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OSHA Requests Information on Exposure to Infectious Agents in Healthcare Settings

Federal agency seeks to learn best practices in mitigating risks

WASHINGTON – The U.S. Department of Labor’s Occupational Safety and Health Administration requests information and comment on occupational exposure to infectious agents in settings where health care is provided, including hospitals, outpatient clinics, school clinics and correctional facilities, and settings such as laboratories that handle potentially infectious biological materials, medical examiner offices and mortuaries.


OSHA is interested in strategies currently being deployed in healthcare and related work settings to mitigate the risk of work-acquired infectious diseases. As such, OSHA would like to collect information and data on the facilities and the tasks potentially exposing workers to this risk; successful employee infection control programs; control methodologies being utilized (including engineering, work practice, and administrative controls and personal protective equipment); medical surveillance programs; and training.

“All workplaces must be safe workplaces,” said Assistant Secretary of Labor for OSHA Dr. David Michaels. “We know that workers in healthcare and related facilities may be exposed to infectious agents, and they deserve to be protected. Preventing infectious disease among workers also will reduce exposure to their family members and to patients.”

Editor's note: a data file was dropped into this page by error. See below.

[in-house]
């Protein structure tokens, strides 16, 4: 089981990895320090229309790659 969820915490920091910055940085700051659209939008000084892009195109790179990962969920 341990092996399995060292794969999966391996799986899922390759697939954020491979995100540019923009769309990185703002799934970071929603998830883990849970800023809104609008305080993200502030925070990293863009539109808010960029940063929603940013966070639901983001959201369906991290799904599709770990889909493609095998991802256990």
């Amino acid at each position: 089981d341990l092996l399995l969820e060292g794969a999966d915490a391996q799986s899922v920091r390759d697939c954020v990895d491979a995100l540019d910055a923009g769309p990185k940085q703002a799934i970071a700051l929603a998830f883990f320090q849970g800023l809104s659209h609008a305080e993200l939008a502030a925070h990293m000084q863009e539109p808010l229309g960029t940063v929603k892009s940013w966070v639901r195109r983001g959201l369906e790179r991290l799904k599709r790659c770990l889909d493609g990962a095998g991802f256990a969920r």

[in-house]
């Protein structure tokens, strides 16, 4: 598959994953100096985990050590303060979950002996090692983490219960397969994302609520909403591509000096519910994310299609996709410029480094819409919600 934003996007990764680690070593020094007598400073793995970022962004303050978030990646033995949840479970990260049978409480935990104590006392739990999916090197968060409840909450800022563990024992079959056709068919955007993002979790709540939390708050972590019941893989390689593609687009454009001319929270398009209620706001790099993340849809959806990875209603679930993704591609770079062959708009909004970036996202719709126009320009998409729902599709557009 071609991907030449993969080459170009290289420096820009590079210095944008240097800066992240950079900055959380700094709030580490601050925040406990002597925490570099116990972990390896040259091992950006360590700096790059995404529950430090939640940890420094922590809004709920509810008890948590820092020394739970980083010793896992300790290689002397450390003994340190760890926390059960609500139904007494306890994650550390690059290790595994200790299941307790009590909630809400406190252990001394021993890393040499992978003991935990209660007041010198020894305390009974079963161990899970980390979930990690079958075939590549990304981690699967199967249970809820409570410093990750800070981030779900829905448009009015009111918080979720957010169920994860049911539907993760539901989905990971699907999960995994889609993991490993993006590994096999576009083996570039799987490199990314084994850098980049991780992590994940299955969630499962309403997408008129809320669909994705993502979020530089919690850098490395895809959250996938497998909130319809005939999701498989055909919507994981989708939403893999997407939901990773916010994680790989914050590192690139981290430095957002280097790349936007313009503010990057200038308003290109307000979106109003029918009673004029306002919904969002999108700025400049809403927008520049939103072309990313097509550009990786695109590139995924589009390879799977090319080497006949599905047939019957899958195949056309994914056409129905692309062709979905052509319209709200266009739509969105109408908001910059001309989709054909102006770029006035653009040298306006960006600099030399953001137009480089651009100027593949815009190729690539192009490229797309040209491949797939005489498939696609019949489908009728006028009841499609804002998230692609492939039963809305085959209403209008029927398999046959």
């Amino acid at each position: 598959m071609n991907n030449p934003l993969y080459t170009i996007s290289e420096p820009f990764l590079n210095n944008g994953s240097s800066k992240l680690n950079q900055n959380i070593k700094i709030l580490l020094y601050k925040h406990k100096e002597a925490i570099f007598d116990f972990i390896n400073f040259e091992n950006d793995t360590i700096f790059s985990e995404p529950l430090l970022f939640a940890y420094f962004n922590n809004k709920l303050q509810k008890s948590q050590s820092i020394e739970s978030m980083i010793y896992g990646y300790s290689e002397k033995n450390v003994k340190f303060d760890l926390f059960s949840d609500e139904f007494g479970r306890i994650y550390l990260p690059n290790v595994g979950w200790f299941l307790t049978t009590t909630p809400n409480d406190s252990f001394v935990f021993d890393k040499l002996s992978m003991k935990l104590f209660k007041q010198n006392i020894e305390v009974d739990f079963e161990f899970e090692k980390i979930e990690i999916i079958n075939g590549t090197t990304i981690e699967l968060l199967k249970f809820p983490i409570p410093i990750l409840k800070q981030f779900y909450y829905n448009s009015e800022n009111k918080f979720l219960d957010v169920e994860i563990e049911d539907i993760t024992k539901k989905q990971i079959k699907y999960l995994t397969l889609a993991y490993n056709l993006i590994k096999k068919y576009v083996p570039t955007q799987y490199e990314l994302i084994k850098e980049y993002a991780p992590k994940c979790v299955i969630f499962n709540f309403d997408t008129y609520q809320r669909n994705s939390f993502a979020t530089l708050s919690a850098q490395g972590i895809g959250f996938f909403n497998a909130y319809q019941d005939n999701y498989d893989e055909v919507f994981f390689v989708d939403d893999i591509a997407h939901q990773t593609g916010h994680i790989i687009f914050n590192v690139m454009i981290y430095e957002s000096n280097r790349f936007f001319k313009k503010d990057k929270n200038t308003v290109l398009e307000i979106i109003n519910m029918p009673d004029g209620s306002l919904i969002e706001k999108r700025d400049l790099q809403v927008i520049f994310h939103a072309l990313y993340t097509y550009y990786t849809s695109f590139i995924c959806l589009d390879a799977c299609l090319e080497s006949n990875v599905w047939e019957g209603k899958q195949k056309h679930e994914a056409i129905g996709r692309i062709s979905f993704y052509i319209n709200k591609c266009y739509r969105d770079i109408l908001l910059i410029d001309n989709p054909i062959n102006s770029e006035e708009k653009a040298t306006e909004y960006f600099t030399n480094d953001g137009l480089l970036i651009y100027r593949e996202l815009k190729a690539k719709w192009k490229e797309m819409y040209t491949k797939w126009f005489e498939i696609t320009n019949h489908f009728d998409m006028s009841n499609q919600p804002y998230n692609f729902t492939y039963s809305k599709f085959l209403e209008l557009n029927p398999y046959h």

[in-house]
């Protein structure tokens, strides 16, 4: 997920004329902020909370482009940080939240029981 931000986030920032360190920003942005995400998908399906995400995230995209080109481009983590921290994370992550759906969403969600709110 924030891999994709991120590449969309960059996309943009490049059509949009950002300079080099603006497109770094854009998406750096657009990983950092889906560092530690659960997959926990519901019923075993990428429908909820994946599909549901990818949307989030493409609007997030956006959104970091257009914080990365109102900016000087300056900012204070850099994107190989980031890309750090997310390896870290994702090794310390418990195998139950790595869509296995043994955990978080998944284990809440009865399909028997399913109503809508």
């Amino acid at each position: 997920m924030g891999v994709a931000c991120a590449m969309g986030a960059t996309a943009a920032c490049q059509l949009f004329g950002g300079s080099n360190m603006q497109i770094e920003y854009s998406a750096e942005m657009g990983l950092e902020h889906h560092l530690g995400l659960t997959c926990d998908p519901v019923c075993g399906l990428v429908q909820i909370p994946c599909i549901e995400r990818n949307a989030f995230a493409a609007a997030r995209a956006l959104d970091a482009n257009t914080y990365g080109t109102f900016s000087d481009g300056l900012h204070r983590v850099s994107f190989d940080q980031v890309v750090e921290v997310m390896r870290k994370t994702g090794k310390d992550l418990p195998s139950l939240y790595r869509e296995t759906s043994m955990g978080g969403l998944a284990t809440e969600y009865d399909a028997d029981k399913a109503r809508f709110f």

OSHA will use the information received in response to this request to determine what action, if any, the agency may take to further limit the spread of occupationally-acquired infectious diseases in these types of settings.

More information on the request for information and how to submit comments is available in today’s Federal Register notice at http://s.dol.gov/38.

OSHA asks that comments be submitted by Aug. 4, 2010.

Under the Occupational Safety and Health Act of 1970, employers are responsible for providing safe and healthful workplaces for their employees. OSHA’s role is to assure these conditions for America’s working men and women by setting and enforcing standards, and providing training, education and assistance. For more information, visit http://www.osha.gov.

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Posted May 11, 2010

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